As part of a new deal announced on Thursday, the in-space logistics provider will launch its 270-kilogram Optimus orbital transfer vehicle (OTV) into space. The spacecraft has the ability to taxi commercial satellites into their orbital paths around Earth and beyond, following their launch from a rocket.
The OTV is the largest commercial spacecraft designed and built in Australia, and this next mission marks the company’s second launch contract.
“Logistics is the new frontier in space innovation. Space-based technology underpins a lot of the daily conveniences Australians have come to expect such as weather forecasting, emergency management, internet access and online banking,” said Rajat Kulshrestha, CEO of Space Machines Company.
“To support and fully commercialise the potential of in-space service delivery, the right logistics infrastructure needs to be in place. Space Machines is leading the development of Australia’s capability in this critical area, and we are thrilled to be taking the next step in the commercialisation of our service with SpaceX”.
Amid the expected rise of satellite launch in the coming years, Space Machines is creating technology that can help manoeuvre satellites into their correct orbit from space, rather than leaving that task for ground operators.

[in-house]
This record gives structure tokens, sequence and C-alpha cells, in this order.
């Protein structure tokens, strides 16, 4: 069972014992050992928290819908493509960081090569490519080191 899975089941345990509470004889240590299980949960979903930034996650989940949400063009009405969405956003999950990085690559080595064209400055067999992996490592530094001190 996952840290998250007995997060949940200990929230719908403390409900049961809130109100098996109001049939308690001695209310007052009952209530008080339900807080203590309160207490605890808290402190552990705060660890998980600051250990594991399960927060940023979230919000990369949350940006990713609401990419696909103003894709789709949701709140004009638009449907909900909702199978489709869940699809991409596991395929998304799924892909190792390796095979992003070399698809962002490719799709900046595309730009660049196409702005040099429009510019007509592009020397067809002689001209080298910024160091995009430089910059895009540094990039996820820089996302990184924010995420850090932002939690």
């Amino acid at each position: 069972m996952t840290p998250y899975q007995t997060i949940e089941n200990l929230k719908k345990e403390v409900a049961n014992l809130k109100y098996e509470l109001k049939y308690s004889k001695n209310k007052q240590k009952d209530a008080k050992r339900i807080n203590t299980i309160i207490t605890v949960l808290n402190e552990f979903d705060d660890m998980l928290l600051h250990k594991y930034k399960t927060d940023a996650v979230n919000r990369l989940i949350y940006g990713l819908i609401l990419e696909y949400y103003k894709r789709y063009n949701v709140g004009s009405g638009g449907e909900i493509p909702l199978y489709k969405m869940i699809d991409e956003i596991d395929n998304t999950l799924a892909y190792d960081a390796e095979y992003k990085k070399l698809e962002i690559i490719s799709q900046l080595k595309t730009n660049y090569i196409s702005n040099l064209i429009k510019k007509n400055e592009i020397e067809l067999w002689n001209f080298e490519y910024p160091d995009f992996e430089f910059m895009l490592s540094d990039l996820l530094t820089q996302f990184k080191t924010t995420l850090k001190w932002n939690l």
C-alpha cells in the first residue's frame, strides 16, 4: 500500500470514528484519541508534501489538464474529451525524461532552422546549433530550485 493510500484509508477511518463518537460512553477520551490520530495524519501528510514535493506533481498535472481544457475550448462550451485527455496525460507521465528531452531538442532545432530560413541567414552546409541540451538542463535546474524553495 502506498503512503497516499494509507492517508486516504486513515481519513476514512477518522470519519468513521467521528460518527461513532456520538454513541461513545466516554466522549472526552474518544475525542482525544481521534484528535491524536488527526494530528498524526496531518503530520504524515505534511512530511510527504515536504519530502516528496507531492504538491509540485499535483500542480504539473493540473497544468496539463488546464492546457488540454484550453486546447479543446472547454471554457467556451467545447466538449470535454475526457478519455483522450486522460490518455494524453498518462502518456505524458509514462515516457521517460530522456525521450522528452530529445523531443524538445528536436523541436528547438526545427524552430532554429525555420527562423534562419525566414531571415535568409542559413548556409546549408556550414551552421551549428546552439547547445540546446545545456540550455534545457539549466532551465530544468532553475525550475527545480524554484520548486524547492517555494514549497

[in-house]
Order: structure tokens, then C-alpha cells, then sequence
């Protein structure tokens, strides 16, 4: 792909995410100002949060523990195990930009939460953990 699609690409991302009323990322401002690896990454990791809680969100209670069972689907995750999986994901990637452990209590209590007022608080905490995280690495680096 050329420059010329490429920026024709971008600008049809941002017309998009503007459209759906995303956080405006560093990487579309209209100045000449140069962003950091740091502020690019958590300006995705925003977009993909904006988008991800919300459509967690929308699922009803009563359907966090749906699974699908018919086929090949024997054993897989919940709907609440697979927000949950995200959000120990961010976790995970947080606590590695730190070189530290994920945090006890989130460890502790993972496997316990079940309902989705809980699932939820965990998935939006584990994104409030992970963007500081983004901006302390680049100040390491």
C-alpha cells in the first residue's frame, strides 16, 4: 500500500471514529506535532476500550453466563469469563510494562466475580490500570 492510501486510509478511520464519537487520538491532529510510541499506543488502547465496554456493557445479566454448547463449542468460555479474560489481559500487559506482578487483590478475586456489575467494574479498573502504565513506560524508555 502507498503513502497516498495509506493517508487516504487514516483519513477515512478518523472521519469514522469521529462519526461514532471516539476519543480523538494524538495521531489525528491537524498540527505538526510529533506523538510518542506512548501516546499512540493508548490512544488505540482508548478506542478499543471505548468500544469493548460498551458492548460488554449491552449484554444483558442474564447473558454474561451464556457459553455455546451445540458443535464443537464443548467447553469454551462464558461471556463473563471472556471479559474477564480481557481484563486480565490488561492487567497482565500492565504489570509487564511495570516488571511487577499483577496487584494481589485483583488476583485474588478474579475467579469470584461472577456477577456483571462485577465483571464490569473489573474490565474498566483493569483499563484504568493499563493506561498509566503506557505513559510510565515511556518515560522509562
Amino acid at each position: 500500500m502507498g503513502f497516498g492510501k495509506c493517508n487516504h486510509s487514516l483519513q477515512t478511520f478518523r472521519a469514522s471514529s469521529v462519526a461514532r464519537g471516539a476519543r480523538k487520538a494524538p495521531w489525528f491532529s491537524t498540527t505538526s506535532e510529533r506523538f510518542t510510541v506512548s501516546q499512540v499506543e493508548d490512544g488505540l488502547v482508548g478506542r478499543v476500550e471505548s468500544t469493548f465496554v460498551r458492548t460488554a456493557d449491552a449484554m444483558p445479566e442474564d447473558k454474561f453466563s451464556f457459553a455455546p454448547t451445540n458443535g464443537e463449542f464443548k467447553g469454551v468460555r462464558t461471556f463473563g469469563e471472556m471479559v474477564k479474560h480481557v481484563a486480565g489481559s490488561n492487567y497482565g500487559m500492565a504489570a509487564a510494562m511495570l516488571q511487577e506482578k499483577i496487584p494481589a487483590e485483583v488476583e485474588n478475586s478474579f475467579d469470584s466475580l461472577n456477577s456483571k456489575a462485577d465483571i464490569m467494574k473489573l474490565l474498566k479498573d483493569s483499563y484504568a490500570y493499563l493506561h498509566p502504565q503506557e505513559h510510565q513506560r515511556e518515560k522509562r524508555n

The rideshare program offers companies and organisations to launch into space for under $1 million onboard a SpaceX rocket, making access to orbit far cheaper.
In preparation for launch, the OTV’s assembly and integration will occur at the company’s facility within the University of Technology’s Tech Lab.
Before launching the OTV, Space Machines will be sending a smaller vehicle, the Optimus-1, into space this year to deliver customer payloads into orbit.
It is set to launch onboard a Gilmour Space Technologies rocket.
“Space Machines is at the forefront of Australia’s space technology and the NSW government is proud to support its work,” said Minister for Enterprise, Investment and Trade Stuart Ayres.
“We rely on space and satellite technology to mitigate, manage and respond to natural emergencies, broadcast information, communicate with our loved ones, use the internet and control our finances.
“This latest mission sounds fascinating and I’ve no doubt that its work will help drive improvements and solutions that put Australia at the forefront of this critical need.”
The latest deal follows SMC’s expansion into India, after opening offices in Bangalore to collaborate on space technology.
In March, the federal government announced it was investing over $42 million into space and technology initiatives with India to create more jobs.
Both nations have worked together in space since 1997 and have continued to strengthen ties in recent years over shared interests in space.
Bella Richards is a journalist who has written for several local newspapers, her university newspaper and a tech magazine, and completed her Bachelor of Communications (Journalism) at the University of Technology Sydney in 2020. She joined Momentum Media in 2021, and has since written breaking news stories across Space Connect, Australian Aviation and World of Aviation.
You can email Bella on: [email protected]
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